Following our Great Ocean Road trip (post to come) and prior to heading up to Uluru, we had a few days exploring Melbourne. I was completely absorbed in a book by Rob Mundle – Flinders. Mundle writes fantastic historical and nautical books, and his book about Flinders is no exception. This incredible man followed in the footsteps of Cook and Bligh and became the first man to circumnavigate and map the coastline of Australia, along with his cat – Trim.
Whilst reading the book about Flinders, and learning all about some early Australian history, I was simultaneously reading the tourist brochures about Melbourne, when I stumbled upon ‘Captain Cook’s cottage’ the oldest building in Australia – right here in Melbourne!
Hang on a minute…!!?
If you have read Mundle’s book about Cook then you would know that Captain Cook never even made it to Melbourne! So what on earth was his house doing here?
Of course I just had to find out. So Andrew and I caught trams, and pounded the streets of Melbourne and finally made it to a lovely park, just outside the centre of town – and right there was a quaint English cottage, proudly claiming to be Cook’s cottage.
We duly paid our AUD$6.00 and went for a wander inside. The cottage actually belonged to Captain Cook’s parents, and he didn’t actually live here, as they bought it after he had gone off exploring the world, but the signs proudly claimed that Cook was bound to have spent some time here with his folks when he was back from discovering stuff (but not Melbourne) when he was cruising around the South Pacific.
Apparently back in the 1930’s there was some road widening going on in the UK and the cottage was going to be demolished. A Melbourne philanthropist bought the house and transported it all the way over to this lovely park and had it rebuilt (wonky walls & all) and now it is a cool place to go and visit.
We were slightly disappointed to find it wasn’t actually Cook’s real house, but close enough I guess. There was a great display room showing a movie about Cook and a map with little lights which displayed all the different expeditions he took around the world. A fascinating man, and I can highly recommend both of Mundle’s books about both Cook and Flinders – incredible navigators.
We had bought our Myki Melbourne travel cards which gave us the ability to use the brilliant tram system all over the town. These cards can be purchased for about AUD$6.00 per adult and AUD$3.00 per child, and then topped up with credit to get you all over the place. The trams are actually free throughout the city centre itself and you only start paying as you travel further afield.
The kids had to go back to school, so we put them on a plane back to their other parents in Christchurch and Andrew & I stayed on for more exploring.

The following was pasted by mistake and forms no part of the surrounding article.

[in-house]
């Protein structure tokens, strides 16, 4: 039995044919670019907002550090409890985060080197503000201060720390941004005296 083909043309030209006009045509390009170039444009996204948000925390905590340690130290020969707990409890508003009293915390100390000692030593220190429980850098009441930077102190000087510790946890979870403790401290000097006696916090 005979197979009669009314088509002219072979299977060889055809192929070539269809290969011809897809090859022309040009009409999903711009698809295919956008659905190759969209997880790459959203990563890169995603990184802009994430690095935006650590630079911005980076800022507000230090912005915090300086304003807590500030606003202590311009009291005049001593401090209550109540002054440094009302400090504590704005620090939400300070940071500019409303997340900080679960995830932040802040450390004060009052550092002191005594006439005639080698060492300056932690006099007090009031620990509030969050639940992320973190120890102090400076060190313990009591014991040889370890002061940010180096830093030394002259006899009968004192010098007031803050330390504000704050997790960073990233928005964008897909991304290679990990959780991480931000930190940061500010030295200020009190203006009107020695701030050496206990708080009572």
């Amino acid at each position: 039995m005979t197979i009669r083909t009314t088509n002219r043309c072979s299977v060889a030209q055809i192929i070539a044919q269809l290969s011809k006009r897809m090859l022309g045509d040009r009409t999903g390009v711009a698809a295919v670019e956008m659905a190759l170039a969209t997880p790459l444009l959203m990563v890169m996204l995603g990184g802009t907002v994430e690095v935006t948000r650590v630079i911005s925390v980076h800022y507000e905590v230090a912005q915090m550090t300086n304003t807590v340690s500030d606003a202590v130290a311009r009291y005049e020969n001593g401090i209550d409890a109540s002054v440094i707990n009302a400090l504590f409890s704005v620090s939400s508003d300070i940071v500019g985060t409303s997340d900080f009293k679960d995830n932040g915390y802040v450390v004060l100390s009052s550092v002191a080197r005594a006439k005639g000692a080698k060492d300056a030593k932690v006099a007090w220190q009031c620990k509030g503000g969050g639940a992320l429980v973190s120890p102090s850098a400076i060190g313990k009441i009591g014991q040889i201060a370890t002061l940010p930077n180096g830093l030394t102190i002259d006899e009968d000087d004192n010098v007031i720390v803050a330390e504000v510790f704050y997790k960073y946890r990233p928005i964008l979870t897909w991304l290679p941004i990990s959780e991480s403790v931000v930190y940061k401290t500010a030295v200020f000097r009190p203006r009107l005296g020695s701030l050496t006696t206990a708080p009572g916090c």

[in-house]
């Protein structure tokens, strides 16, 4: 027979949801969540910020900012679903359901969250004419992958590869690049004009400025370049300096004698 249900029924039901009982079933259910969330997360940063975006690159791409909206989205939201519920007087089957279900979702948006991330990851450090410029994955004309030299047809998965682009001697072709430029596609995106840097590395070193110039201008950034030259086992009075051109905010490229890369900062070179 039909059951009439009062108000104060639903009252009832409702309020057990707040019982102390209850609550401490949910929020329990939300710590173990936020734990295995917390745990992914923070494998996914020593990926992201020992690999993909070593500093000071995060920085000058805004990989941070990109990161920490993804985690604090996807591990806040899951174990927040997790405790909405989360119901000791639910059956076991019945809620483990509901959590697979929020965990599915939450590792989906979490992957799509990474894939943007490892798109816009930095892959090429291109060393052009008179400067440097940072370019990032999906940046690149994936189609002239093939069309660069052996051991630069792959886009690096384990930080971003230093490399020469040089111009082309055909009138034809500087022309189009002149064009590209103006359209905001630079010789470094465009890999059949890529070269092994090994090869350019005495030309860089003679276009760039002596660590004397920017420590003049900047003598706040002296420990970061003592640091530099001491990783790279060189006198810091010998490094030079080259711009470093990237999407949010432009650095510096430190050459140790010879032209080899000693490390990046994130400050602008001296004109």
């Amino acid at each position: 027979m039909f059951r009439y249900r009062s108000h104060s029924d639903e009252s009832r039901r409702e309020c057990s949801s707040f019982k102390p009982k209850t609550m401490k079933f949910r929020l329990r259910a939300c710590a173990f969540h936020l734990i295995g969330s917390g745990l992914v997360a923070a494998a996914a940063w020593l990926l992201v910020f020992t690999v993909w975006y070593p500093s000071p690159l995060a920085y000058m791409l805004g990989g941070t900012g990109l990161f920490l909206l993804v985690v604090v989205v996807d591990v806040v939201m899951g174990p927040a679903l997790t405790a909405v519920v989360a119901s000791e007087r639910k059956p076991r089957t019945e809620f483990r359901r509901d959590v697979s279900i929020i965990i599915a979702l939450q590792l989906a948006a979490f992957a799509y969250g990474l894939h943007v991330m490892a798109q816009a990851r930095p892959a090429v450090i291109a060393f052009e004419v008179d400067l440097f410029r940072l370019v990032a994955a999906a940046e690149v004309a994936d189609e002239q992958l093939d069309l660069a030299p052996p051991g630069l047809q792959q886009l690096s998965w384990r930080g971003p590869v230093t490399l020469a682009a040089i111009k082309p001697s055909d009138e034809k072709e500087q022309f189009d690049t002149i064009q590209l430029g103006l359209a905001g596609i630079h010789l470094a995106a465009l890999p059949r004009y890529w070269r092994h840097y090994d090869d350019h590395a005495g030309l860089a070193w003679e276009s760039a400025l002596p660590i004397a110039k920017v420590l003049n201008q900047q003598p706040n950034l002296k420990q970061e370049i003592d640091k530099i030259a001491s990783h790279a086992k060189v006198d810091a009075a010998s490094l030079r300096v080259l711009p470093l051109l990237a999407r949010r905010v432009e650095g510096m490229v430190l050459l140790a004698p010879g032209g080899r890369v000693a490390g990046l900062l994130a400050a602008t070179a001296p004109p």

We used our Myki cards to head out to St Kilda to have lunch at a Chinese restaurant we had been recommended, but it was closed. So instead we wandered over the road to the Royal Melbourne Yacht Squadron and had a poke around this flash club. Membership fees are about AUD$1000 a year, and they cater mainly to keelboats. The building had a commanding view out over the harbour and the moorings and marina nearby. Nothing was open, but the office staff welcomed us to have a look around, including their amazing library, photos and trophy cabinet. This club dates back to the 1800’s and is brimming with history. Unfortunately they said there was no sailing on that day, but if we came back any other time we would be more than welcome to head out, and they would definitely find a boat for us to sail on. I love sailors!
We poked around Melbourne’s fantastic shops, but the autumn/winter clothes were either super expensive, or completely boring, so our credit cards were spared a complete thrashing.
Instead we headed out to Hellenic Republic for dinner. I don’t watch much TV, but apparently this restaurant is owned by one of the hosts of the Australian Masterchef TV programme – the short guy…? My boss Greg had recommended it, so we whipped out the Myki cards, jumped on a tram, and headed down to Lygon St, to see what this place was all about.
Wow! If you are in Melbourne, you must eat there! It was a brilliant meal. A Greek theme, with such fresh flavours, presented so well and tasted amazing. Hard to describe – but we can highly recommend it. We both ate way too much and wished we hadn’t had lunch. The pork belly and side of lamb were absolutely incredible.
We came home on the tram via Flinders St Station, and back to our hotel on Flinders Lane. Apparently there are over 100 places in Australia that bear Flinders name. The history in book I was reading came to life. What a different place Melbourne would have been in 1800 when he was exploring the coast of Terra Australis or New Holland as it was known back then, with his intrepid cat Trim alongside.
Flinders St Station
The following day we caught the Skybus from the central city out to the airport to head to Uluru. One of the really dumb things about Melbourne is that the tram line finishes a few kilometres short of the airport. So instead of being able to easily catch public transport to the airport, you instead have to pay to use the airport owned Skybus service – which costs AUD$19.00 per person one way. Yes it is an express service on a motorway and it takes a fraction of the time that it would to catch the tram which stops at every lamppost, and it is much cheaper than catching a taxi (which had cost us a whopping AUD$120.00 for a minivan to cart us and the kids out the day before and that wasn’t even from the city centre!) but it still seems a bit crazy (corrupt perhaps?) to me that the tram line should literally finish so close but yet way too far for someone wheeling a suitcase… hmmm…
Anyway, we’d had a great time in Melbourne, but now we were keen for the next adventure!
For your own personalised tour of Melbourne check out this article on the GPS My City App.